The Dead Computer contest over at Instructables is over. It’s easy to find the winners, but it’s some work to dig through all the also-rans to find the overlooked gems. Fortunately for you, I have performed this task and present what are, in my opinion, the Best of the Instructables Dead Computer Contest Also-Rans. That’s a working title.
There are three power-supply-fan-as-fume-extractor projects, a simple to build and useful addition to any workbench. These generally involve a box, a fan, and an activated charcoal filter. I think all of them need more ducting in order to really evacuate soldering smoke from a work area.
Many of the entries involved turning computers into appliances. There’s a project that turned an obsolete Silicon Graphics server into a small refrigerator by removing the guts and installing a small dorm style fridge. Another entry used an obsolete CPU as a small hotplate. To make the hotplate the author removed the CPU from the motherboard (It’s a PGA package, which makes this a very old CPU), found the power and ground pins from the data sheet, and soldered the power pins of a cut up USB cable to them such that it turns on when plugged into a USB port. The whole thing is packaged up in a nice box with a CPU fan guard over the top. You only get a couple watts this way, but maybe that’s enough to keep your tea warm. There is also a scope made from a CRT. For this project the author opened the case up and connected an audio amplifier to the Y deflection coil, while leaving the X coil connected to the sweep circuitry. The monitor itself is connected to a computer that only partially boots. The video display from the computer (it doesn’t matter what is displayed, you just need the sweep signals to be properly driven) is compressed into a single line which is modulated by the output from the audio amplifier, which in turn is connected to the signal you want to view. Since the Y coil displays the signal, the monitor has to be flipped on its side. Clever, but ultimately not that useful.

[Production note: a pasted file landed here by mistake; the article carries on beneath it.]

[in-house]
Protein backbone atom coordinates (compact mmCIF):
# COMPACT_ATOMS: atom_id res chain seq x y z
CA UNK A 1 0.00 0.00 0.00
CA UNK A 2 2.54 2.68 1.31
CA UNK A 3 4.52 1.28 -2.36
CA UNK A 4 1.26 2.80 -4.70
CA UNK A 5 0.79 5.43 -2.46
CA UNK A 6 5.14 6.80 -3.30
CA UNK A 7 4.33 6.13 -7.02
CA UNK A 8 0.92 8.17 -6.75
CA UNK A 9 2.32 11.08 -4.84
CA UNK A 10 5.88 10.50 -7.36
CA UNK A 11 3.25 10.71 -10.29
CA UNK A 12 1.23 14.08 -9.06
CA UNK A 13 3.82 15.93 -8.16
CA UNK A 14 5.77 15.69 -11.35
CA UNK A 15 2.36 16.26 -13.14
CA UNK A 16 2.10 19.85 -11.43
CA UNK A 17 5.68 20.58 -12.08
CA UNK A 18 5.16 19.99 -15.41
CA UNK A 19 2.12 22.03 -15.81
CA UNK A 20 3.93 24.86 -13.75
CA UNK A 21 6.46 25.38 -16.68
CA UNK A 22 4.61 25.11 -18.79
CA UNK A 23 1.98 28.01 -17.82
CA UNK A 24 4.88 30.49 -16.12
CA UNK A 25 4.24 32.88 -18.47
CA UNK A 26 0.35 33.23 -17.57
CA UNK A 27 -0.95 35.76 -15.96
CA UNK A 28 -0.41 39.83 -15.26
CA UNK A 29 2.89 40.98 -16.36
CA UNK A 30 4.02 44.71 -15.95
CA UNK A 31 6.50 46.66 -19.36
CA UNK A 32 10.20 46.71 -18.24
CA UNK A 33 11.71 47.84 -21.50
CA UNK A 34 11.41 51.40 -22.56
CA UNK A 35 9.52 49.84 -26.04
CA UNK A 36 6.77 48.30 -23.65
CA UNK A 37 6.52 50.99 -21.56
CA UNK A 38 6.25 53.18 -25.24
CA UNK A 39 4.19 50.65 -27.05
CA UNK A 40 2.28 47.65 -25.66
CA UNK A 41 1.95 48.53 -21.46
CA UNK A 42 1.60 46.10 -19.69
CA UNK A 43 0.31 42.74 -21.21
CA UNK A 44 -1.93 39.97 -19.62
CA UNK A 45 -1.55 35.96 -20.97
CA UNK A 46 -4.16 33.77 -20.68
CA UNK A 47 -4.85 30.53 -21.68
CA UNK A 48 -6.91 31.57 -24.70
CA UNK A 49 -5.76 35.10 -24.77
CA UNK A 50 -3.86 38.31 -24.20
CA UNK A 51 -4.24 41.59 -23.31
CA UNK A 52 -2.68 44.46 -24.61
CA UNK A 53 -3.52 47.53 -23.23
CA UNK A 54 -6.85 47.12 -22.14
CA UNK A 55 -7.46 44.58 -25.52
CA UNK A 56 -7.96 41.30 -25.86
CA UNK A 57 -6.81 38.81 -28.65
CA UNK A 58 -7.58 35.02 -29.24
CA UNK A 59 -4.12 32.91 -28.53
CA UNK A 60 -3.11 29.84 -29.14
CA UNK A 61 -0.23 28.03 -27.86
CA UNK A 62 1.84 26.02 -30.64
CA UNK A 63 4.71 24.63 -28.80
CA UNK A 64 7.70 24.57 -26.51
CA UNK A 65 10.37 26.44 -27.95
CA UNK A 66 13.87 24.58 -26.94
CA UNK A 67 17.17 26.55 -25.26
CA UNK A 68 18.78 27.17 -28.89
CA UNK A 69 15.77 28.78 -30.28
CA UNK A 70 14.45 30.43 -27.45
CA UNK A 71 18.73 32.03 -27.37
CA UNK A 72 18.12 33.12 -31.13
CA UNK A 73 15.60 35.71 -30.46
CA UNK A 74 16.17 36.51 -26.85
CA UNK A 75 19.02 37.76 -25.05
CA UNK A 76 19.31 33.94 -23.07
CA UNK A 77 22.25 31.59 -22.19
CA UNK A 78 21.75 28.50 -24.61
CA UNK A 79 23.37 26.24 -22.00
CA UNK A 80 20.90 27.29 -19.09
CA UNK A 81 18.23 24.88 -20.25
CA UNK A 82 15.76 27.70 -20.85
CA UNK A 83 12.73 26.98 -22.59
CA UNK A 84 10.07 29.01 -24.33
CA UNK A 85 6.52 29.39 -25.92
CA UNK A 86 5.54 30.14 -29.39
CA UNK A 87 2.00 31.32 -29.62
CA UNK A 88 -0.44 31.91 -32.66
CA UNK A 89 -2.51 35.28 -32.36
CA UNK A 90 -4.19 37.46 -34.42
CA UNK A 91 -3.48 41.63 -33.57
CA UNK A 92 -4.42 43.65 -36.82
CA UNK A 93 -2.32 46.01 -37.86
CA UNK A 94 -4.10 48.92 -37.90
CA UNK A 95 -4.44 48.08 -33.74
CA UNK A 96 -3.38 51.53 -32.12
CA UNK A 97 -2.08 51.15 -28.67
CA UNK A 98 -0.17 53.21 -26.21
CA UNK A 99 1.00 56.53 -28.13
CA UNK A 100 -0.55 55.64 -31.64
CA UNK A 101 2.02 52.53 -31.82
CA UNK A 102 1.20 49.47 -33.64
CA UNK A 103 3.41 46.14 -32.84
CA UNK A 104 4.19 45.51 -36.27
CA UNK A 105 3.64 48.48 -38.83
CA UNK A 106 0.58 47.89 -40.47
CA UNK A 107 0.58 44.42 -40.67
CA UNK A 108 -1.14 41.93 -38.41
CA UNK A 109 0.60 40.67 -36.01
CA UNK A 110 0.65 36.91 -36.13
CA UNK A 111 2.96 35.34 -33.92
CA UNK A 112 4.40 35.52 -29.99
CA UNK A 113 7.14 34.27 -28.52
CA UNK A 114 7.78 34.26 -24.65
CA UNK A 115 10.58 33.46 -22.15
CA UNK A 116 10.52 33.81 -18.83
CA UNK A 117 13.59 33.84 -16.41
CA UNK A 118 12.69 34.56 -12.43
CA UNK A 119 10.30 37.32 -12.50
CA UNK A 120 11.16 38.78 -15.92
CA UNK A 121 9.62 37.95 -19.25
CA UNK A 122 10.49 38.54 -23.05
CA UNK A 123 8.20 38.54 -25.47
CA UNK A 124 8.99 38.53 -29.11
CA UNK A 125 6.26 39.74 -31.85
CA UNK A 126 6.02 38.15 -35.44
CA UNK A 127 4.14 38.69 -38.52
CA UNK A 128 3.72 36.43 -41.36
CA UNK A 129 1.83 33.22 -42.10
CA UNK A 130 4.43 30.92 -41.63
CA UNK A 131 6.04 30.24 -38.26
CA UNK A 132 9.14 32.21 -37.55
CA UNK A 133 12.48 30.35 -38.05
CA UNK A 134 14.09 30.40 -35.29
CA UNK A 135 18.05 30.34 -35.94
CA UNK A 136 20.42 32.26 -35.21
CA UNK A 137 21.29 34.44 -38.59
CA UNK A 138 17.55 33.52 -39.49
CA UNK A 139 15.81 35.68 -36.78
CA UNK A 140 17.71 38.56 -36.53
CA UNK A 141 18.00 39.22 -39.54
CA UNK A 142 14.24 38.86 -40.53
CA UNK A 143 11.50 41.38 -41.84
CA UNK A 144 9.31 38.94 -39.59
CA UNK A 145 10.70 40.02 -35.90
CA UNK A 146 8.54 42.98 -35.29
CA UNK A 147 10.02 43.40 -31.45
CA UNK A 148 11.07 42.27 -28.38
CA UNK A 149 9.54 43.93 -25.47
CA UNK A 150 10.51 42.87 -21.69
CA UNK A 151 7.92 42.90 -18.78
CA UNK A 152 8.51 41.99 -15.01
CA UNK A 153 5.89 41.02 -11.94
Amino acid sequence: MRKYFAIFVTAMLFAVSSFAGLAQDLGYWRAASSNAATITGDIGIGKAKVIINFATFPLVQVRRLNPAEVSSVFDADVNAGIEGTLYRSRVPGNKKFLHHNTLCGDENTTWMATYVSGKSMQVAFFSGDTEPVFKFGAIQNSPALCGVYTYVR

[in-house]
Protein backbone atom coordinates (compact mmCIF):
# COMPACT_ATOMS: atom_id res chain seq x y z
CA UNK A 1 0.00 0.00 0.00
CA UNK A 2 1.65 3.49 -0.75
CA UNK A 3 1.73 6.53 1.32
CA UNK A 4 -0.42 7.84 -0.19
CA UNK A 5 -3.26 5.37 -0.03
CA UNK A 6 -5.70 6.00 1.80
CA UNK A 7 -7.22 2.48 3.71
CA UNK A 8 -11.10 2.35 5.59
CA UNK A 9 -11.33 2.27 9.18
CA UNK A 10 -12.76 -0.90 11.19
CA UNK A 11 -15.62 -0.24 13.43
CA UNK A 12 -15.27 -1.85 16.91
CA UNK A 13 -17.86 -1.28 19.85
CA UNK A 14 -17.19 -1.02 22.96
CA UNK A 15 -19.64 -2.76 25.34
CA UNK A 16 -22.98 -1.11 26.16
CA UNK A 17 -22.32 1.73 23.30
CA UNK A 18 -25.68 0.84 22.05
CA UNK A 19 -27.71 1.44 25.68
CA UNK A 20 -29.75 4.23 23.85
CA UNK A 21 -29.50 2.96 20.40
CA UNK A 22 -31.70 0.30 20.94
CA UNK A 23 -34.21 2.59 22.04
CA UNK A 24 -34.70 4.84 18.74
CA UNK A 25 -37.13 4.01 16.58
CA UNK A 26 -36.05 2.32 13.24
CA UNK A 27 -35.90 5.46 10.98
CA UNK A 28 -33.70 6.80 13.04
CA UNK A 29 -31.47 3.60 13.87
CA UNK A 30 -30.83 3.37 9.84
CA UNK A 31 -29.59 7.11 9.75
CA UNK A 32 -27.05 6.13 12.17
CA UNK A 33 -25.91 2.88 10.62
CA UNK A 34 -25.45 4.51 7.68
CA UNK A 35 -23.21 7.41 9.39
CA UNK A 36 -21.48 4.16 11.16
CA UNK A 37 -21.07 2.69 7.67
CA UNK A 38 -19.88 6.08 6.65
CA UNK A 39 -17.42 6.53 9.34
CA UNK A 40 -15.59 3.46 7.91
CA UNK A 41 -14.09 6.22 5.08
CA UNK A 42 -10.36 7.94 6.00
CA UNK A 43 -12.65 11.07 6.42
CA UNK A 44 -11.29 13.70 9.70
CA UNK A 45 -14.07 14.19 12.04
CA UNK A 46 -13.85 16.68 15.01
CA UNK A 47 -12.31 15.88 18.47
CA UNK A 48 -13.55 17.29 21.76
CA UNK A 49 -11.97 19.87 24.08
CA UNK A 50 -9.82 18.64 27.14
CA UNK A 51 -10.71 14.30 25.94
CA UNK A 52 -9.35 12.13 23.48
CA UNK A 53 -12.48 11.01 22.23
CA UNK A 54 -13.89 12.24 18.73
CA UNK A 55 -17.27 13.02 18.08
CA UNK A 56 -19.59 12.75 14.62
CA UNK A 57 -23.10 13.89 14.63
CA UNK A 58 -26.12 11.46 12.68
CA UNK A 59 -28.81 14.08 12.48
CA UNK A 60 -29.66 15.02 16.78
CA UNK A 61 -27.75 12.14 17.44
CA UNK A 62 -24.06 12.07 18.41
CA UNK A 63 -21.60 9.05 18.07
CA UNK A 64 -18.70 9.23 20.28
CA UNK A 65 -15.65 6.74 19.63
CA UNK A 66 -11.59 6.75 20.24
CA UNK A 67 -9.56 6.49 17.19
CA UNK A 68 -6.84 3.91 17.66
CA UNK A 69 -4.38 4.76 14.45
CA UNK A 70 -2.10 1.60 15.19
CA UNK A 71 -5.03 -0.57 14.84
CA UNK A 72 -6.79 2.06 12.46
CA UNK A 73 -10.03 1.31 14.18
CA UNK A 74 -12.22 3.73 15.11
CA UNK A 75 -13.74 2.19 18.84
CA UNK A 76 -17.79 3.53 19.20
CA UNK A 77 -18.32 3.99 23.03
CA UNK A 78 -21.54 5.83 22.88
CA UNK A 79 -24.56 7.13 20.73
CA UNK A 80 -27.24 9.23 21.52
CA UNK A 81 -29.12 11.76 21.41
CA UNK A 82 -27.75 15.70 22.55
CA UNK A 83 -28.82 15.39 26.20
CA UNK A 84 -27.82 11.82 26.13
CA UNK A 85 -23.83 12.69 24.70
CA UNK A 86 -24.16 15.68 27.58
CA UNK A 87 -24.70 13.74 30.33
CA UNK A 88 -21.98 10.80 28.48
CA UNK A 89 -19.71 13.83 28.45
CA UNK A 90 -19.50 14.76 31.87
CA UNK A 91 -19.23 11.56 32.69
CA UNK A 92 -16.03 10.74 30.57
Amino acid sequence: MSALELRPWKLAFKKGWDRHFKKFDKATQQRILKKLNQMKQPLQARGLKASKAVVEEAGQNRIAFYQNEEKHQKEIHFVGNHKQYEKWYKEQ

Other entries were to turn computer parts into toys of various types. There’s a computer mouse that runs away just as you’re about to touch it. It uses a light sensor to detect your hand and a little motor that makes it scoot. Another clever entry is a computer mouse robot that is able to avoid obstacles. It is driven by two motors and wheels, and uses the mouse buttons to tell when it has run into something. When it does it backs up or turns and keeps going. Other toys in the contest are a Rubik’s cube made from keyboard keys, a “rock’em sock’em” type mechanical boxing game built from a VCR (and using the mechanical bits from the loading mechanism for the robots), and a hovercraft built from a power supply’s muffin fan. This last one runs the fan at 36V in order to move enough air, so if you want to use it a lot you probably need to have several more fans as backups.
Lastly there were several artsy type submissions, including fan guard art for the garden, a stylish “touch” light dimmer that uses a hard drive platter for the touch surface, and a desk clock made out of a hard drive.
Hope you enjoy reading about at least some of these,